French activists end five-week hunger strike over treatment of migrants

Anaïs Vogel and Ludovic Holbein say they have won 'meagre' concessions from France's government

Two activists have ended their 37-day hunger strike over the treatment of migrants despite the French government snubbing their main demand to suspend the break-up of makeshift camps during the winter months.

Anaïs Vogel and Ludovic Holbein welcomed what they described as “meagre” commitments offered after a direct appeal to President Emmanuel Macron, but said their protests had thrown a spotlight on the treatment of migrants in and around the coastal port of Calais.

The pair started their hunger strike at a church in Calais along with a Catholic priest, following the death of a teenager from Sudan after he fell from a lorry in an attempt to smuggle himself to the UK.

The activists said that at least four other people had died on the borders of the UK and France, with others missing or in hospital, during their campaign. The priest, Father Philippe Demeestere, 72, called off his protest 10 days ago.

The French authorities have launched early morning operations targeting makeshift migrant camps for years as they try to prevent a repeat of the sprawling camp in Calais known as the “Jungle”.

The “Jungle” became home to thousands of people on a former landfill site near Calais before it was pulled down in 2016.

Migrants and charities working with them have long complained of brutal tactics by French police, including destroying tents and using pepper spray to make sleeping bags unusable.

A senior French official wrote to the hunger-strikers at the weekend promising that migrants would have time to collect their belongings before camp clearances, and making a commitment towards permanent accommodation for migrants.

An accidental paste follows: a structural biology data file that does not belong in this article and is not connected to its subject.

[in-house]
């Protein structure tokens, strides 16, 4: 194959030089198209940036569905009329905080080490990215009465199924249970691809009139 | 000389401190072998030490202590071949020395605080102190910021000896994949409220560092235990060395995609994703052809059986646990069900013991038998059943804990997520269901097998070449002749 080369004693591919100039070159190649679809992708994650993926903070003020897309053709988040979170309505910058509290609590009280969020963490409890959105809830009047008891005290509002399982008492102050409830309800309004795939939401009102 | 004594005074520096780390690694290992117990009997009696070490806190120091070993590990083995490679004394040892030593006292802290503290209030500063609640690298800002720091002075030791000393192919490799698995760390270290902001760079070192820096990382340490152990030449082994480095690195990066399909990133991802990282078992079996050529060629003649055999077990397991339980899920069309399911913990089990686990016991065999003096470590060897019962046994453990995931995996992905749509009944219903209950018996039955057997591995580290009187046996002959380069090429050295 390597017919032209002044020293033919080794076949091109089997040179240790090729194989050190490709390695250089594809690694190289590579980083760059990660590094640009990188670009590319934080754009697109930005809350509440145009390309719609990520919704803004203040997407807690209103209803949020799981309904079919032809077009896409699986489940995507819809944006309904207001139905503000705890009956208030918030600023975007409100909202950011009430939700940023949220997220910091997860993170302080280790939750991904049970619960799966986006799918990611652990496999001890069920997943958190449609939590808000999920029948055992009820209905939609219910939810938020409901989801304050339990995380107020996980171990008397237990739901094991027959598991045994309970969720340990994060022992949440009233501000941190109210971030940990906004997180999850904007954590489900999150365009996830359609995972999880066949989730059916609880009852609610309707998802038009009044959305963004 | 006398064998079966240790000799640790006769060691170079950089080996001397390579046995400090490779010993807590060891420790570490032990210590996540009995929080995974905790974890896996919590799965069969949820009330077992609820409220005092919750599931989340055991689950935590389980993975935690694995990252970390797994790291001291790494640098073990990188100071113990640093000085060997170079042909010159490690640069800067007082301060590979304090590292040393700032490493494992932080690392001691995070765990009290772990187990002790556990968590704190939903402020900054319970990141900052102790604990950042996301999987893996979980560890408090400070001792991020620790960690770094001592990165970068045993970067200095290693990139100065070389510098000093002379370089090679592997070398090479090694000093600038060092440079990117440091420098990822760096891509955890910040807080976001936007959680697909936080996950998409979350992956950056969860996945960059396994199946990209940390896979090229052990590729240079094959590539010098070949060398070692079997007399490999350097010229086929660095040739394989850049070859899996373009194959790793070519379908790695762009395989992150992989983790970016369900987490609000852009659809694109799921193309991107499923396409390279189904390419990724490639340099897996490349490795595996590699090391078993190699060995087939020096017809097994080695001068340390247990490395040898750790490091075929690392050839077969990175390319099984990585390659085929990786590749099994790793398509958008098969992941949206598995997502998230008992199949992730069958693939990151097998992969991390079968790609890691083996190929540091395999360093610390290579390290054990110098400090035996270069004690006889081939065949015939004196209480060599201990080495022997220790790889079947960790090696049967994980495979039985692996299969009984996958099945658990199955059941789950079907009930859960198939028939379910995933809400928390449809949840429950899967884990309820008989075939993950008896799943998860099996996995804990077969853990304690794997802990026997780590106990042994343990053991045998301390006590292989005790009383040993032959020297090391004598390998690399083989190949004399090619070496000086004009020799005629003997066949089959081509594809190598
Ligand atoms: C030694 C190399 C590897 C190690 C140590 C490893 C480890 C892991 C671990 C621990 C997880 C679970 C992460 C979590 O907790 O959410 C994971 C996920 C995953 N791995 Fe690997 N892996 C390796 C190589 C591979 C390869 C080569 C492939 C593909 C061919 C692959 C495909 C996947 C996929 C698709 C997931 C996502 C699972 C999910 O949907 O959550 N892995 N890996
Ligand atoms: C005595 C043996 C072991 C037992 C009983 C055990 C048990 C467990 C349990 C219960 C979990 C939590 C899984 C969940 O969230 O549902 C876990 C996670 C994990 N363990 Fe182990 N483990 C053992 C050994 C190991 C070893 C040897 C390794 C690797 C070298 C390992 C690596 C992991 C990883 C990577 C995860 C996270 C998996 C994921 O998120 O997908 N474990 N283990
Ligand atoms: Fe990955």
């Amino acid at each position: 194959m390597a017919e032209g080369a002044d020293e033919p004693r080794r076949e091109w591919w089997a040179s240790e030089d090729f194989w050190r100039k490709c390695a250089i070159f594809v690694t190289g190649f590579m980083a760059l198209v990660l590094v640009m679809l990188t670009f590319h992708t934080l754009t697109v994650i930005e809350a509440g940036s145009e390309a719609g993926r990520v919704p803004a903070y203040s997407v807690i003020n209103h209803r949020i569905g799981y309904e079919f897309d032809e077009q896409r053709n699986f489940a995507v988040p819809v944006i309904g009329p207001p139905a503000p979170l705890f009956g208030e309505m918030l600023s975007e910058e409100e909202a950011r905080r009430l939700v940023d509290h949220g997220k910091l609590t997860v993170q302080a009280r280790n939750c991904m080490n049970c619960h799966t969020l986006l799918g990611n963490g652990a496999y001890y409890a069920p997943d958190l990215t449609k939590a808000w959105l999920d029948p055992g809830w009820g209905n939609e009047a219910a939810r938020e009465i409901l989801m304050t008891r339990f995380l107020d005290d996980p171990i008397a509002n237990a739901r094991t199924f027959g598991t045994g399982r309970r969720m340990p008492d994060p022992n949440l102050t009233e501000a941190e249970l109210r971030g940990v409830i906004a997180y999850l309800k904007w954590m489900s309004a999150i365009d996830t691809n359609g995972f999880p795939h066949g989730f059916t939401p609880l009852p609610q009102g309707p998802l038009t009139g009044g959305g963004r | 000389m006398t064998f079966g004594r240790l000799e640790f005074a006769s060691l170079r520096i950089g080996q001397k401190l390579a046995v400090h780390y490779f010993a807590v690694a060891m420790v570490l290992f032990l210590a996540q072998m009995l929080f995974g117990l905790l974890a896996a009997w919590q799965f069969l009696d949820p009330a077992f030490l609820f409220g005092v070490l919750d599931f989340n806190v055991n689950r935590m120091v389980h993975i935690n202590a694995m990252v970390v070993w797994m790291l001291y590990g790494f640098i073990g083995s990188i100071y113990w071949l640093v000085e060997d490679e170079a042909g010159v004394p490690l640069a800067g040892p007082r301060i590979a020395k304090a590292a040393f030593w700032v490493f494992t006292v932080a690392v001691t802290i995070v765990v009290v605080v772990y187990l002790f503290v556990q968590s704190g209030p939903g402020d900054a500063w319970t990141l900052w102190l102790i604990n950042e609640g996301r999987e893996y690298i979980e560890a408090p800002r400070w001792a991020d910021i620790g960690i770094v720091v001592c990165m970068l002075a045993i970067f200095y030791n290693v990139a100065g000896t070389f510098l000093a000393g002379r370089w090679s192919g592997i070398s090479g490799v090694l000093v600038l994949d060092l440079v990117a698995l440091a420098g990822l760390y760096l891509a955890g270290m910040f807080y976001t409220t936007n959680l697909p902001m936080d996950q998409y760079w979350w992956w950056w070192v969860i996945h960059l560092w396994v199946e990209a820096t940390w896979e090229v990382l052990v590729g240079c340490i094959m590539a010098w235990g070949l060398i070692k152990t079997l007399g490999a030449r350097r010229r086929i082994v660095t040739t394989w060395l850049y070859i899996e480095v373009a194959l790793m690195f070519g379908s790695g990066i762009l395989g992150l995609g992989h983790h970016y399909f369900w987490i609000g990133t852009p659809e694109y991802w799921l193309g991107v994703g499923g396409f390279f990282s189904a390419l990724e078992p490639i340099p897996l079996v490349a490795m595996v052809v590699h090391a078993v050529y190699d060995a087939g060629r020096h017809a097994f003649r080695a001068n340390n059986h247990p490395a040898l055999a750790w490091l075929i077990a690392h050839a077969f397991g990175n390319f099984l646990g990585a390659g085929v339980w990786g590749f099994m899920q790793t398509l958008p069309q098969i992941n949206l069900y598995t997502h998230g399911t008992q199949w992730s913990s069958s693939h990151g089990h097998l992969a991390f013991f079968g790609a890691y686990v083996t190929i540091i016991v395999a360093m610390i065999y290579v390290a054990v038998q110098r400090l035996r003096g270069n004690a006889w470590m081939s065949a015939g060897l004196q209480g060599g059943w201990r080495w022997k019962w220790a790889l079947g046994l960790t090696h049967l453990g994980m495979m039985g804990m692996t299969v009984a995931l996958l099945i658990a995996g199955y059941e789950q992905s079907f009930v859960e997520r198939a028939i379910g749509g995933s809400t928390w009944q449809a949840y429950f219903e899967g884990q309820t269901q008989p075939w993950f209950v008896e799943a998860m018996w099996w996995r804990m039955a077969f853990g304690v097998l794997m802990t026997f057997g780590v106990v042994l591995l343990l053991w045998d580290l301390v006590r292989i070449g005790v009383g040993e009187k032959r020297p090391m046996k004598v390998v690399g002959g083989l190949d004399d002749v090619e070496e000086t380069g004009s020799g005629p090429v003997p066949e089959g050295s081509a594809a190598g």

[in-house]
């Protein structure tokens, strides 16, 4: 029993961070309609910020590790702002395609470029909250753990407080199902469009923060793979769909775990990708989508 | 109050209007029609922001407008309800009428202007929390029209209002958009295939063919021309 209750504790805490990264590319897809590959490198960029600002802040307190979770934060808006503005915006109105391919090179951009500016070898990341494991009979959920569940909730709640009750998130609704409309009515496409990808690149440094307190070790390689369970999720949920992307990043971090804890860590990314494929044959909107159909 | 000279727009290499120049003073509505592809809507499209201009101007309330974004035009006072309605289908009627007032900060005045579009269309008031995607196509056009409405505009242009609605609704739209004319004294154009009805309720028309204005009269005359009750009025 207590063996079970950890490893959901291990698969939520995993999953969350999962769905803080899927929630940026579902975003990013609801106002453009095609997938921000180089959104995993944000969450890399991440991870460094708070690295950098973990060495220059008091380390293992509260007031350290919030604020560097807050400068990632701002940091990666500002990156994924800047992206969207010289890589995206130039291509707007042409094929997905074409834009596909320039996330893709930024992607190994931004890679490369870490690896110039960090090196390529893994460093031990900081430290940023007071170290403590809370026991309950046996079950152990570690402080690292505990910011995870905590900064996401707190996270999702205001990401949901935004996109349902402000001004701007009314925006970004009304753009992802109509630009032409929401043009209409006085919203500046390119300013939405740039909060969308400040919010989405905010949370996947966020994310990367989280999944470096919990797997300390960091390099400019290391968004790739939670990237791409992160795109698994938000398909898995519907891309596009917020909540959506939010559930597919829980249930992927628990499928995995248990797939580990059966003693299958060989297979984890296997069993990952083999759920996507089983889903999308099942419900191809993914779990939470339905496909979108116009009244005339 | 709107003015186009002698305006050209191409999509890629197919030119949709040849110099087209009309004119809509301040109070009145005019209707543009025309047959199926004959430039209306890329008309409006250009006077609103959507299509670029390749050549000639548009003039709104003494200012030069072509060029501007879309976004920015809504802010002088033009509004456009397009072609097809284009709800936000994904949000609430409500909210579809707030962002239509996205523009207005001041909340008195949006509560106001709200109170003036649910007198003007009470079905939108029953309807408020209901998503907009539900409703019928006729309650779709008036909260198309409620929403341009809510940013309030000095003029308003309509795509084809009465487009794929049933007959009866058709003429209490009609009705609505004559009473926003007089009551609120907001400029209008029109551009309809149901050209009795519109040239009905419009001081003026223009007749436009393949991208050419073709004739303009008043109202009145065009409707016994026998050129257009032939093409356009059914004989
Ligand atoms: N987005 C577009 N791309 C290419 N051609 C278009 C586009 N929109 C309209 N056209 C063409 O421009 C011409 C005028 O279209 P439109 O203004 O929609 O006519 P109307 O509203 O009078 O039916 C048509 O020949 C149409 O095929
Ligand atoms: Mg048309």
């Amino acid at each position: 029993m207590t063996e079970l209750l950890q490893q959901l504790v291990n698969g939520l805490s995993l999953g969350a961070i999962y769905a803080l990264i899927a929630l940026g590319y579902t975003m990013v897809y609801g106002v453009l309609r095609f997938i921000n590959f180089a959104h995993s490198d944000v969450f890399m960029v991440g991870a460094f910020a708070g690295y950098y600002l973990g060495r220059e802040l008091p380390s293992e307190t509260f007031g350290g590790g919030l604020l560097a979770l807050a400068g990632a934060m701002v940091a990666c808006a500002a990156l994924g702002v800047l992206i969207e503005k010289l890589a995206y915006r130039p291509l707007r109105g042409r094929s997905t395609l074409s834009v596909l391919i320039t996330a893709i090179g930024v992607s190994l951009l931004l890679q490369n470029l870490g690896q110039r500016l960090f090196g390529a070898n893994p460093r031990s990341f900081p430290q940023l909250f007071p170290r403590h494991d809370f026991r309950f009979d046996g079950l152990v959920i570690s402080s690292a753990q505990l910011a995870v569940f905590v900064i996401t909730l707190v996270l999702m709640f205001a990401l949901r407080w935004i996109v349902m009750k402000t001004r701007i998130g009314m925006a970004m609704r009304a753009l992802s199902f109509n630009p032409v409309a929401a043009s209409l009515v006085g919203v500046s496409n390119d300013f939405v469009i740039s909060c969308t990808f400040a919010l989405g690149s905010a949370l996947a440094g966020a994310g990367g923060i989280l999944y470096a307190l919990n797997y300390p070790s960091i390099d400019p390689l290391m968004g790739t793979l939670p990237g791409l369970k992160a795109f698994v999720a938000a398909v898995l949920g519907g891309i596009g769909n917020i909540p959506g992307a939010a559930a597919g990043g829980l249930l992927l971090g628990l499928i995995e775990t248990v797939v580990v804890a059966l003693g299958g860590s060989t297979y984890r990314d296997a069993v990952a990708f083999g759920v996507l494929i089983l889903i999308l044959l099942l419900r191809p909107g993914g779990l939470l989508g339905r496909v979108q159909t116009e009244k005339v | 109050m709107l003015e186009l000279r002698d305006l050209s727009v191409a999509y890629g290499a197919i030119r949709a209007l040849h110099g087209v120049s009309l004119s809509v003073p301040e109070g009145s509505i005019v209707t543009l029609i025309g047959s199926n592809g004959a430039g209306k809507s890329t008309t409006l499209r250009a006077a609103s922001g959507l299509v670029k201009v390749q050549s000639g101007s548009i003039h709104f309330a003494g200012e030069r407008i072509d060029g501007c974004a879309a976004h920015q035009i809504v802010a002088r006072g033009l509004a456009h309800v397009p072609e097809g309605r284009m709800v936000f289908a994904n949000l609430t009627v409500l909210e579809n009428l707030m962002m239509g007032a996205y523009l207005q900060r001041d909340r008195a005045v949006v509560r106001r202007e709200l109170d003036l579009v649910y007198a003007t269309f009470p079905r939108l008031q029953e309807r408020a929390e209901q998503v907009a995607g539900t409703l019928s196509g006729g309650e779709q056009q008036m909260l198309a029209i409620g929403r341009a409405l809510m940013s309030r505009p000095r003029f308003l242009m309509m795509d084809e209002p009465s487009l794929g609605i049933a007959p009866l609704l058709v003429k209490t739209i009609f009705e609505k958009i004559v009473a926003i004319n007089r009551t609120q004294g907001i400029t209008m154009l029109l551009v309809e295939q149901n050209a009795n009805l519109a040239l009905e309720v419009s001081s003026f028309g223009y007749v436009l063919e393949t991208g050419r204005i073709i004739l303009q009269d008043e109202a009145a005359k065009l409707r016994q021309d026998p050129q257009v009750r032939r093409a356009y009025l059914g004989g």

The letter was in line with commitments from Didier Leschi, the head of the national immigration office, who promised that the government would soften its approach towards migrants.

He said that migrants would be given “about 45 minutes” to gather their possessions and that there would be “no more surprise evictions.”

He also said accommodation would be provided for 300 people, which campaigners said was too limited in view of the demand in the region.

“These commitments are far from what we asked for. Nevertheless, we will be attentive to ensure that they are effectively put in place,” the pair said at a news conference on Tuesday.

“We remain angry that the state has not yet committed to a moratorium on evictions during the winter.”

The pair announced a protest in Paris on Sunday to continue to press the French government on the issue.

The French city is a key stop on the migrant trail from Africa and the Middle East to the UK.

Improved security at lorry stops and ports has led to encampments springing up for people trying to find ways to cross the English Channel to the UK.

Rights groups estimate there are now at least 2,000 people living in desperate conditions in and around Calais as winter approaches, playing cat-and-mouse with the authorities.

The French government argues that camps attract people smugglers, who command extortionate fees to help migrants cross to Britain, either in small boats crossing the Channel in the dead of night, or stowed away on lorries crossing by ferry, or through the Channel Tunnel.

More than 20,000 people have made the dangerous trip across the English Channel to the UK by small boat and even jet-skis since the start of the year, figures show.

The number of crossings has prompted Amnesty International UK to call for an overhaul of Britain's asylum system. It called for safe asylum routes into the UK so people no longer relied on smugglers.

Home Secretary Priti Patel has announced plans to increase sentences for those involved in the illegal trade, to try to deter people from making the journey.

Updated: November 17th 2021, 2:51 PM